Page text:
The right-wing had propagated the idea that there is no alternative to austerity. An FT columnist Janan Ganesh, for example, arrogantly dismissed the possible emergence of an anti-austerity movement. He wrote in August: “As for the popular insurrection against austerity, your columnist invites you to wake him up when it happens.” They will never wake up from this self-imposed coma! But creatures like him are establishing another clarity among the masses ie the unbridgeable gulf that exists between the possessing class of the 1% of the population and the rest who provides the labour needs of the planet.
The idea that we – the working people – should not pay for the crisis that was caused by the billionaires has been growing along with the growth of austerity measures. People simply refuse to accept that the austerity is inevitable. From the Occupy movement across the world in 2011, to Corbyn’s campaign in Britain in the last months, this fightback against injustice is the engine. Anti-austerity feeling emerged as the dominant feature of “Corbynmania”.
Tamils living in Britain are not exempt from austerity or from the divide in society. While numerous Tamils will be enthused by Jeremy Corbyn’s victory, the so-called ‘leaders’ are tightening their ties with the Tories. The British Tamil Forum’s appointment of arch right-winger Lee Scott as its ‘face’ reveals the nature of the organisation’s leadership. Scott voted to cut benefits, against creating jobs for young people, for war and against taxes on the super-rich bankers.
Another close ally in the so-called all-party representatives for Tamils (APPGT) is John Mann – another Blairite right-winger. In fact it is this MP who wanted to stop the leadership contest by claiming that the Militant Tendency (now the Socialist Party) is trying to join Labour in tens of thousands. So much is his love for democracy and human rights that he is a regular feature at the Mullivaikal day, every May in Trafalgar square. But John Mann who has taken a right-wing position on almost every issue in parliament is now claiming that the party under Jeremy will have “more positions than the kama sutra” and that “he is not remotely up for the job”. In contrast to him Jeremy has taken a progressive position on every issue in the parliament, whether its about the trade unions, caste or race relations legislation or the debate on human rights. Jeremy never played the “double game” of voting against human rights and then pretending to be a defender of it among some sections for some votes and benefits. Jeremy Corbyn and John McDonell were two MPs who have shown consistent support for the Tamil Solidarity campaign due to the principled position they have on national rights and human rights, not because they wanted something in return. Jeremy Corbyn gave his support to various minority organisations in Britain, including Kurdish/Turkish organisations.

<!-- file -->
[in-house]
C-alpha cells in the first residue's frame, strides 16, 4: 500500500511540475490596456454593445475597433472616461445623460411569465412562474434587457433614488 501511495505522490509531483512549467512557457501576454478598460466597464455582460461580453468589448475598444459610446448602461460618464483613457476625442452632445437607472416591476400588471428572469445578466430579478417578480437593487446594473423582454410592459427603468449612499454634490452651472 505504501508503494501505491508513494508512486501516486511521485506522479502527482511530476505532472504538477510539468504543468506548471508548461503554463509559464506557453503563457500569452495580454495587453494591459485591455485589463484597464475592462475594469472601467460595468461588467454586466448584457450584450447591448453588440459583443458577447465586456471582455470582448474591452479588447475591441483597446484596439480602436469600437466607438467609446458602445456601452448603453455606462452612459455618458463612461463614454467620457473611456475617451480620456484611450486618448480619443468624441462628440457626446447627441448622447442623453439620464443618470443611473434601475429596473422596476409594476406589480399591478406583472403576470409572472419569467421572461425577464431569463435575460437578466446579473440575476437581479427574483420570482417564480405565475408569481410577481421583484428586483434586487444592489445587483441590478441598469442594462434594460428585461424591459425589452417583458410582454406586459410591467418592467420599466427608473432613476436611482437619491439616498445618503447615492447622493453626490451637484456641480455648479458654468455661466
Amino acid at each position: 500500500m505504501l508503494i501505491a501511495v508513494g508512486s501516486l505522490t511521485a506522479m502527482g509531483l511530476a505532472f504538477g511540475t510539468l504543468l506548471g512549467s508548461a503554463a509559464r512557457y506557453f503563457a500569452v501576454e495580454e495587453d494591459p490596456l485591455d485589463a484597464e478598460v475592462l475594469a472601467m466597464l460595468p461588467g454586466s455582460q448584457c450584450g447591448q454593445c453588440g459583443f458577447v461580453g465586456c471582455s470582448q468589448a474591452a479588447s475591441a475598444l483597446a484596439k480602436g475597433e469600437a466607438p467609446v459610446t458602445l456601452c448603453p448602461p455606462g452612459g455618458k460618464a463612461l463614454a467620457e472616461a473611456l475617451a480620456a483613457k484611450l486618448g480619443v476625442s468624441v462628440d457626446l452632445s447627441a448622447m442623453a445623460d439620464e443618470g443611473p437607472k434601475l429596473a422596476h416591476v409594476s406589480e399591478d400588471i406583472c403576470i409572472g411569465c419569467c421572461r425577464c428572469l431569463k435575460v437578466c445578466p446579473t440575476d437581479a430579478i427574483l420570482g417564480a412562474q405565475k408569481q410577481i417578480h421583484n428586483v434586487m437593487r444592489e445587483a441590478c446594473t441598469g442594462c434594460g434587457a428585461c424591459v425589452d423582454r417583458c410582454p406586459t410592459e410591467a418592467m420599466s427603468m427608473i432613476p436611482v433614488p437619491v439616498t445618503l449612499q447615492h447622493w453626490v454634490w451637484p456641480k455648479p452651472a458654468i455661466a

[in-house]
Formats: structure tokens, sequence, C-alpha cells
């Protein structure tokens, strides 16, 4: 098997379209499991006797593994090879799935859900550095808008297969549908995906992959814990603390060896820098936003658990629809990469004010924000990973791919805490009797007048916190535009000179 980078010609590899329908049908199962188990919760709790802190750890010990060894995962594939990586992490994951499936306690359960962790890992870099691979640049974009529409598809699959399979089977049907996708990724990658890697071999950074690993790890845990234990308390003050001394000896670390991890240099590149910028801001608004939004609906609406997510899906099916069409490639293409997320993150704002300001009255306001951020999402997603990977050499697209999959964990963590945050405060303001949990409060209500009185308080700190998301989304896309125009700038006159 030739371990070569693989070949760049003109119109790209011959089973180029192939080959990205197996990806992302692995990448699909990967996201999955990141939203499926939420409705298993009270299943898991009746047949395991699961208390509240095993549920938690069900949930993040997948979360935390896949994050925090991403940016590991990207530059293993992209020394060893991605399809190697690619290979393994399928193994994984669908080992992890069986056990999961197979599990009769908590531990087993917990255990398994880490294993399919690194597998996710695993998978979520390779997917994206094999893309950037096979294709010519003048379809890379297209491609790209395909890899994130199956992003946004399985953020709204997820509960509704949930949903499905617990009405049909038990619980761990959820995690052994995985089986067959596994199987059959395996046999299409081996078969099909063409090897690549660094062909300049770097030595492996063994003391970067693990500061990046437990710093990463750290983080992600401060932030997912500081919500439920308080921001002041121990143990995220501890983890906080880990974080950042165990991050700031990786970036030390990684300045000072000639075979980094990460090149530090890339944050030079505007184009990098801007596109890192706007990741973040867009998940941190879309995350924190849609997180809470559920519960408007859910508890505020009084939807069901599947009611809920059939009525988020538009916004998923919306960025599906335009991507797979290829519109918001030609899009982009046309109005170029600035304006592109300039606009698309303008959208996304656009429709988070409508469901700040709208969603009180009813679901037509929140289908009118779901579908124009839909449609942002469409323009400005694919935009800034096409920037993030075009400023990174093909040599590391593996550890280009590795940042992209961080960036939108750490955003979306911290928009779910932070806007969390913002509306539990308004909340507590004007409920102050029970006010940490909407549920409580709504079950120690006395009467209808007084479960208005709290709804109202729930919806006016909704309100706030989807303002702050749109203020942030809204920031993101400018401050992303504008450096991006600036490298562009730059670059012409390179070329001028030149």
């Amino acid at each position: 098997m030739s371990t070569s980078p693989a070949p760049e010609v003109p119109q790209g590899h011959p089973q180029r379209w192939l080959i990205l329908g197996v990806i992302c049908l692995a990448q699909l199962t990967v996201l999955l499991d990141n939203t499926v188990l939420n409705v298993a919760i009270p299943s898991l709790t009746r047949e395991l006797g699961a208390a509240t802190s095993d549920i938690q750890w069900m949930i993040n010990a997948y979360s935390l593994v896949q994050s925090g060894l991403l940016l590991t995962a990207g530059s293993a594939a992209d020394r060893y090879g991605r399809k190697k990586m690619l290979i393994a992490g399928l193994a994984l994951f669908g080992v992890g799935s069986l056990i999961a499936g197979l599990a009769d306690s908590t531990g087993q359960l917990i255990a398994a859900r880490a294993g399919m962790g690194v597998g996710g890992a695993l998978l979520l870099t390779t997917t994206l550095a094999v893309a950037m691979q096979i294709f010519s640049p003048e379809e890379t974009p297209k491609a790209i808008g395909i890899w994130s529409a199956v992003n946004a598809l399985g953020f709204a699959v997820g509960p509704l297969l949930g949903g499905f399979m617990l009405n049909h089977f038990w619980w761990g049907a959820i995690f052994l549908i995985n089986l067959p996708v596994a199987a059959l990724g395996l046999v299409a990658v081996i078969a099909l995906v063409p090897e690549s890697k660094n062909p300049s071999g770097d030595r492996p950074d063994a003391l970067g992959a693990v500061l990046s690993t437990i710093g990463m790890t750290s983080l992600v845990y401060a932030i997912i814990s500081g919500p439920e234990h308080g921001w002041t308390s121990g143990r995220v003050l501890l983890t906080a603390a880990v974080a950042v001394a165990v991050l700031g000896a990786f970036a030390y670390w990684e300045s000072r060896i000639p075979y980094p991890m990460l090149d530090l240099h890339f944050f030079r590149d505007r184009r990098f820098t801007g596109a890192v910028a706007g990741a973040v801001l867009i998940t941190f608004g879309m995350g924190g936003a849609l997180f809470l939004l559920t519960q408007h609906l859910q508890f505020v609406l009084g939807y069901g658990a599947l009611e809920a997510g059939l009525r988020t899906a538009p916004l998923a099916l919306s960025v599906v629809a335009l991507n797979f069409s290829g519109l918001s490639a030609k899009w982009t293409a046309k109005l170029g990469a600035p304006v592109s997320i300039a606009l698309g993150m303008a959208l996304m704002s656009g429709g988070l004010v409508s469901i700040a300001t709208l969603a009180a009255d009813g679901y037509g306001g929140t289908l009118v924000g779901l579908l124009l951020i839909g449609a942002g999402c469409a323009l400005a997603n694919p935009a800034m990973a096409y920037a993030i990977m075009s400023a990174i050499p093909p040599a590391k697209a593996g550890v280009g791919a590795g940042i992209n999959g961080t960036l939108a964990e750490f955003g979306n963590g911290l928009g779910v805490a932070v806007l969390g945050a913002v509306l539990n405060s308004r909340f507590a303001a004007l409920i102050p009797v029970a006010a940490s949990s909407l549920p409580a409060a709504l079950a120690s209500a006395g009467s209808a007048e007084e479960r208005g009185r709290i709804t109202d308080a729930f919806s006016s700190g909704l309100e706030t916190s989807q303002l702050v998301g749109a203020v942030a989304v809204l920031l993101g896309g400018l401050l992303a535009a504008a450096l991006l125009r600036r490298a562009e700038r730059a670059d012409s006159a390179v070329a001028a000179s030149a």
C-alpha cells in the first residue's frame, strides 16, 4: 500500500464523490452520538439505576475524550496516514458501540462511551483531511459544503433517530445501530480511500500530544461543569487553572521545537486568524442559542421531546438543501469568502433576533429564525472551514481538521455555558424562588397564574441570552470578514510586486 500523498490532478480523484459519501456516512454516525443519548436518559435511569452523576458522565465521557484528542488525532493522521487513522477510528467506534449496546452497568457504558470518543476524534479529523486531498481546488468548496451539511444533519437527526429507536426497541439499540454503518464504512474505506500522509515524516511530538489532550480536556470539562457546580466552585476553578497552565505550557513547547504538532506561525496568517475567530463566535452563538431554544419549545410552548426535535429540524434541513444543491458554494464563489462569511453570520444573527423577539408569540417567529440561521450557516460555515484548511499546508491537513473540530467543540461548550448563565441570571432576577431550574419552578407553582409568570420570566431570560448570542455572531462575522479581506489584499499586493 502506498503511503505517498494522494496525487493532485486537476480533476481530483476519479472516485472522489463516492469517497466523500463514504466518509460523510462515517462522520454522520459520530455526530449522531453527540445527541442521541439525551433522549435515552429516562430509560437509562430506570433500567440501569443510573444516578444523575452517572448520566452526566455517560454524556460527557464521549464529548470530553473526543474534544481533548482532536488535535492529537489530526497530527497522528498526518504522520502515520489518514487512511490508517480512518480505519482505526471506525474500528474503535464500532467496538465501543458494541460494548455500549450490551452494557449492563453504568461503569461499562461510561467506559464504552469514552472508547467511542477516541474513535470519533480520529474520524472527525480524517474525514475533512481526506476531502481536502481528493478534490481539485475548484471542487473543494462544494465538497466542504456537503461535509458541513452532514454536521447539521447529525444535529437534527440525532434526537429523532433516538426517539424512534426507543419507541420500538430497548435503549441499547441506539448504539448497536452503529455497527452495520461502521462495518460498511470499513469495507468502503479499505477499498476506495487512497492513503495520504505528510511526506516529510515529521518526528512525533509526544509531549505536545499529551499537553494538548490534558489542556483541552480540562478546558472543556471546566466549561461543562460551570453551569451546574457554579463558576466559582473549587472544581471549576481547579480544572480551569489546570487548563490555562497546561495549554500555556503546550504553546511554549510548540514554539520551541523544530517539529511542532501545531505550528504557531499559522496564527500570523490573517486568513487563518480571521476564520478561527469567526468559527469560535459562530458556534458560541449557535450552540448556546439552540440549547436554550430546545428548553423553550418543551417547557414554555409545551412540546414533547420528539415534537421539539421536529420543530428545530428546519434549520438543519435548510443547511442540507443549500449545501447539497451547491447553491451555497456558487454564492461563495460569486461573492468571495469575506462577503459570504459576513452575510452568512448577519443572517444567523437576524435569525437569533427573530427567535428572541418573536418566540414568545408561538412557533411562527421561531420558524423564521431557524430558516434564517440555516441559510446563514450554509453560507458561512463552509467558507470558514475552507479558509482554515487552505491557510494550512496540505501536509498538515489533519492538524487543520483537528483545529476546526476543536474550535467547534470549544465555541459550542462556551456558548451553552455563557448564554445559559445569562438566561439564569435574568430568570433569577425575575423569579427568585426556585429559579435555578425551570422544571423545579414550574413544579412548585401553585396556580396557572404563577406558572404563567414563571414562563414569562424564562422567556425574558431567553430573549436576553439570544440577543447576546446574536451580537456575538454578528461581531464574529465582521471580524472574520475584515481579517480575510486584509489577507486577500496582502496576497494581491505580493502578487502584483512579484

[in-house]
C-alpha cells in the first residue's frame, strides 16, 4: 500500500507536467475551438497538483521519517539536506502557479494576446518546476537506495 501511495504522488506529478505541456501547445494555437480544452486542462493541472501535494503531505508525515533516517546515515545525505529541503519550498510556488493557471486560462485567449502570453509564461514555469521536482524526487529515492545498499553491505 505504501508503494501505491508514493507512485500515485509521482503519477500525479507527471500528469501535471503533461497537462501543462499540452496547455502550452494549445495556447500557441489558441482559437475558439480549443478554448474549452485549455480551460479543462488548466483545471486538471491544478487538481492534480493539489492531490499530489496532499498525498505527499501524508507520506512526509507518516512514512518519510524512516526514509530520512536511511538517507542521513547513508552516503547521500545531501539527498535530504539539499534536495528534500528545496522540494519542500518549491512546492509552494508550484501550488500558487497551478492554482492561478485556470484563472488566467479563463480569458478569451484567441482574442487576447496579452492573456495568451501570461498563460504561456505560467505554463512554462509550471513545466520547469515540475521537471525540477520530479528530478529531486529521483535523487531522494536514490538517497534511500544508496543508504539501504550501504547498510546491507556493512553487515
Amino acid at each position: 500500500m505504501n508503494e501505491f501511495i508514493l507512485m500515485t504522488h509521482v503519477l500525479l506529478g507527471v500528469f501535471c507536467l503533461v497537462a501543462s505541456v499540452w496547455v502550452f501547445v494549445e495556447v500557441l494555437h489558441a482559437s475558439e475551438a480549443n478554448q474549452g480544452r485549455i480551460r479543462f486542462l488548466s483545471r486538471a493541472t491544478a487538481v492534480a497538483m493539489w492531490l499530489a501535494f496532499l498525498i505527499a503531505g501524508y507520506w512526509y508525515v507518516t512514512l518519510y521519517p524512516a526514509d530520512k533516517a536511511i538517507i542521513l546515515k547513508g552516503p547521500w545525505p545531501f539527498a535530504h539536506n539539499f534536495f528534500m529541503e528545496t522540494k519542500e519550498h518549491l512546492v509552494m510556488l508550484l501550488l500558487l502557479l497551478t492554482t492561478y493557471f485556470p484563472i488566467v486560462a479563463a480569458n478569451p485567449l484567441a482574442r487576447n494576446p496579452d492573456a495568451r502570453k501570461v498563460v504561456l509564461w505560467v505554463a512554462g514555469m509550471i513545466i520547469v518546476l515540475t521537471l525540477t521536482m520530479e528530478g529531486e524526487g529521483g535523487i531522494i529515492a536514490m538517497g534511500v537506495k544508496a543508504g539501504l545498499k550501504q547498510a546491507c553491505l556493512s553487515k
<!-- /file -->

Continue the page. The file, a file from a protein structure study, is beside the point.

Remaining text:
Why then, you could ask, do some Tamil organisations such as the GTF and BTF appear to not care less about Jeremy Corbyn and other left-wing MPs who gave their full support regardless? Why is the so-called APPGT so full of good-for-nothing Tories? Has this group ever taken any action whatsoever regarding the false promise that the current PM made to Tamils?
Just like the TNA, the ‘leaders’ of most of the so-called Tamil organisations are right wing. Some of them, just like Sambanthan, are manoeuvring against left wingers to maintain control for themselves. More needs to be written about this process later. But numerous questions may have arisen in the minds of the Diaspora who watched the Labour leadership debate. With the idea that an anti-austerity alternative is possible now on the agenda nothing will be the same. Tamil workers, young people and all those suffering austerity must join this fight. And ‘leaders’ should be aware of what’s coming to them.
By TU Senan